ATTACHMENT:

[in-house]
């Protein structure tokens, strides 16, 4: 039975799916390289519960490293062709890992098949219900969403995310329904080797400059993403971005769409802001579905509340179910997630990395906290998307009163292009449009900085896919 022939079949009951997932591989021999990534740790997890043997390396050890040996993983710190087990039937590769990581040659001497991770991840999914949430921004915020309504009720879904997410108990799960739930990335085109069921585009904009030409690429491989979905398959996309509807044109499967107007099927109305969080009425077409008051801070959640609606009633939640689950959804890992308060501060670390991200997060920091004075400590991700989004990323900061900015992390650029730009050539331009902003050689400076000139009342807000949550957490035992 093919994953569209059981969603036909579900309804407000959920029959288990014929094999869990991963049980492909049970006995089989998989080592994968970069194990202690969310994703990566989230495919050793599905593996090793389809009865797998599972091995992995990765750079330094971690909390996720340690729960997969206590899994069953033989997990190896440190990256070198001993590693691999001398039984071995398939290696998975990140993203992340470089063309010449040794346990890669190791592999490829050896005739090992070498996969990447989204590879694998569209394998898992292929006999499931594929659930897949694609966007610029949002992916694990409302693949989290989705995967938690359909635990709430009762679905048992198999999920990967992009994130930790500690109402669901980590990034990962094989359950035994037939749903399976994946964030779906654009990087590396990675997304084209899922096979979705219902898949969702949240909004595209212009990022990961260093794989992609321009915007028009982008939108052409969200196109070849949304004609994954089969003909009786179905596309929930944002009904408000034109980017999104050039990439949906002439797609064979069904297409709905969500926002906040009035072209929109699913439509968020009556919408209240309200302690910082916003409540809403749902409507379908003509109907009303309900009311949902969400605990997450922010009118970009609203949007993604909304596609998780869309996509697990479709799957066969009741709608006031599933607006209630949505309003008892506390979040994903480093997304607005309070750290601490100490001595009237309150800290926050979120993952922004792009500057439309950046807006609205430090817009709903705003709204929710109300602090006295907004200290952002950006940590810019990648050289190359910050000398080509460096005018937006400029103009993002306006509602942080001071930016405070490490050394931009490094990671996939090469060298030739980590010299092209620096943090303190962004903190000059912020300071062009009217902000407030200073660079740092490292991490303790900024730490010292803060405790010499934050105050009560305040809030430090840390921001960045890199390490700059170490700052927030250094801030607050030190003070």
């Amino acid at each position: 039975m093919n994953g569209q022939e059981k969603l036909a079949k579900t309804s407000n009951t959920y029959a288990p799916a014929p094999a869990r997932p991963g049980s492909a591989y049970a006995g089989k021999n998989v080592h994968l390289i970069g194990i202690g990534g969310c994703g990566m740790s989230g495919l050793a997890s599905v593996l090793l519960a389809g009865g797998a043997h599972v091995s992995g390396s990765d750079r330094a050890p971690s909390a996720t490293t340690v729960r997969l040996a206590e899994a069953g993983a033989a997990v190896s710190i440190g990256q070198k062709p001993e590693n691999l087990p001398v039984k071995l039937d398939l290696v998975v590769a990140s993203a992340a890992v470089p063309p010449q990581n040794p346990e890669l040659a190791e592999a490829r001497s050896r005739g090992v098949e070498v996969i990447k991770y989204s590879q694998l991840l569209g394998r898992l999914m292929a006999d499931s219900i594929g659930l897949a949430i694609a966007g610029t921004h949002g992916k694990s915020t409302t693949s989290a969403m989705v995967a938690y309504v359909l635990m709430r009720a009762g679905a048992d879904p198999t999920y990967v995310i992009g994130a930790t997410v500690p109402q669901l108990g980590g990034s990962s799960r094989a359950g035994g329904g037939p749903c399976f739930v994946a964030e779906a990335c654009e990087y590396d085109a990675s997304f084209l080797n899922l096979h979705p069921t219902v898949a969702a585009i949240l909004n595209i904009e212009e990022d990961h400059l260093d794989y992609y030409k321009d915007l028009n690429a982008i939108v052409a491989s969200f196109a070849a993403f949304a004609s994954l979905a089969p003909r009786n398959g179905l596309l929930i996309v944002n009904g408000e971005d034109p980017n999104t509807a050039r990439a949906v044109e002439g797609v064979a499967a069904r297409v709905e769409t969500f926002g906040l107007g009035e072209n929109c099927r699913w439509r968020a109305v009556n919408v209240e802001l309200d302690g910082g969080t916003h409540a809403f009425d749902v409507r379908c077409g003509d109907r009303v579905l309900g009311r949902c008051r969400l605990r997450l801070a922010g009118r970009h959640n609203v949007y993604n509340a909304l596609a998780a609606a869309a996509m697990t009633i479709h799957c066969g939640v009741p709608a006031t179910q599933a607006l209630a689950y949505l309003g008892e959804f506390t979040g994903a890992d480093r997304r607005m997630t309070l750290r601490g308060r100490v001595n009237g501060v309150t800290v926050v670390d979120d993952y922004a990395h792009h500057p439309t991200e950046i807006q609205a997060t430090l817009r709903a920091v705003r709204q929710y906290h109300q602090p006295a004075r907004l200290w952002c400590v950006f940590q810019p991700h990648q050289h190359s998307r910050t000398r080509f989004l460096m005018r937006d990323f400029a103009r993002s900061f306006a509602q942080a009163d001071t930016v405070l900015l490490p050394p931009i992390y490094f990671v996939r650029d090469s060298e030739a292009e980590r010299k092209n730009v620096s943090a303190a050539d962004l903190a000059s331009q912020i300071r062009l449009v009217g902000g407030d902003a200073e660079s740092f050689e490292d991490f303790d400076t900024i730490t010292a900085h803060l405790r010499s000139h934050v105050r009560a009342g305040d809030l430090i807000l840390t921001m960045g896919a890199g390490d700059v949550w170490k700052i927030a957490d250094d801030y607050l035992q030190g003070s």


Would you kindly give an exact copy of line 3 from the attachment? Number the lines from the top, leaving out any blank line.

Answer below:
């Amino acid at each position: 039975m093919n994953g569209q022939e059981k969603l036909a079949k579900t309804s407000n009951t959920y029959a288990p799916a014929p094999a869990r997932p991963g049980s492909a591989y049970a006995g089989k021999n998989v080592h994968l390289i970069g194990i202690g990534g969310c994703g990566m740790s989230g495919l050793a997890s599905v593996l090793l519960a389809g009865g797998a043997h599972v091995s992995g390396s990765d750079r330094a050890p971690s909390a996720t490293t340690v729960r997969l040996a206590e899994a069953g993983a033989a997990v190896s710190i440190g990256q070198k062709p001993e590693n691999l087990p001398v039984k071995l039937d398939l290696v998975v590769a990140s993203a992340a890992v470089p063309p010449q990581n040794p346990e890669l040659a190791e592999a490829r001497s050896r005739g090992v098949e070498v996969i990447k991770y989204s590879q694998l991840l569209g394998r898992l999914m292929a006999d499931s219900i594929g659930l897949a949430i694609a966007g610029t921004h949002g992916k694990s915020t409302t693949s989290a969403m989705v995967a938690y309504v359909l635990m709430r009720a009762g679905a048992d879904p198999t999920y990967v995310i992009g994130a930790t997410v500690p109402q669901l108990g980590g990034s990962s799960r094989a359950g035994g329904g037939p749903c399976f739930v994946a964030e779906a990335c654009e990087y590396d085109a990675s997304f084209l080797n899922l096979h979705p069921t219902v898949a969702a585009i949240l909004n595209i904009e212009e990022d990961h400059l260093d794989y992609y030409k321009d915007l028009n690429a982008i939108v052409a491989s969200f196109a070849a993403f949304a004609s994954l979905a089969p003909r009786n398959g179905l596309l929930i996309v944002n009904g408000e971005d034109p980017n999104t509807a050039r990439a949906v044109e002439g797609v064979a499967a069904r297409v709905e769409t969500f926002g906040l107007g009035e072209n929109c099927r699913w439509r968020a109305v009556n919408v209240e802001l309200d302690g910082g969080t916003h409540a809403f009425d749902v409507r379908c077409g003509d109907r009303v579905l309900g009311r949902c008051r969400l605990r997450l801070a922010g009118r970009h959640n609203v949007y993604n509340a909304l596609a998780a609606a869309a996509m697990t009633i479709h799957c066969g939640v009741p709608a006031t179910q599933a607006l209630a689950y949505l309003g008892e959804f506390t979040g994903a890992d480093r997304r607005m997630t309070l750290r601490g308060r100490v001595n009237g501060v309150t800290v926050v670390d979120d993952y922004a990395h792009h500057p439309t991200e950046i807006q609205a997060t430090l817009r709903a920091v705003r709204q929710y906290h109300q602090p006295a004075r907004l200290w952002c400590v950006f940590q810019p991700h990648q050289h190359s998307r910050t000398r080509f989004l460096m005018r937006d990323f400029a103009r993002s900061f306006a509602q942080a009163d001071t930016v405070l900015l490490p050394p931009i992390y490094f990671v996939r650029d090469s060298e030739a292009e980590r010299k092209n730009v620096s943090a303190a050539d962004l903190a000059s331009q912020i300071r062009l449009v009217g902000g407030d902003a200073e660079s740092f050689e490292d991490f303790d400076t900024i730490t010292a900085h803060l405790r010499s000139h934050v105050r009560a009342g305040d809030l430090i807000l840390t921001m960045g896919a890199g390490d700059v949550w170490k700052i927030a957490d250094d801030y607050l035992q030190g003070s």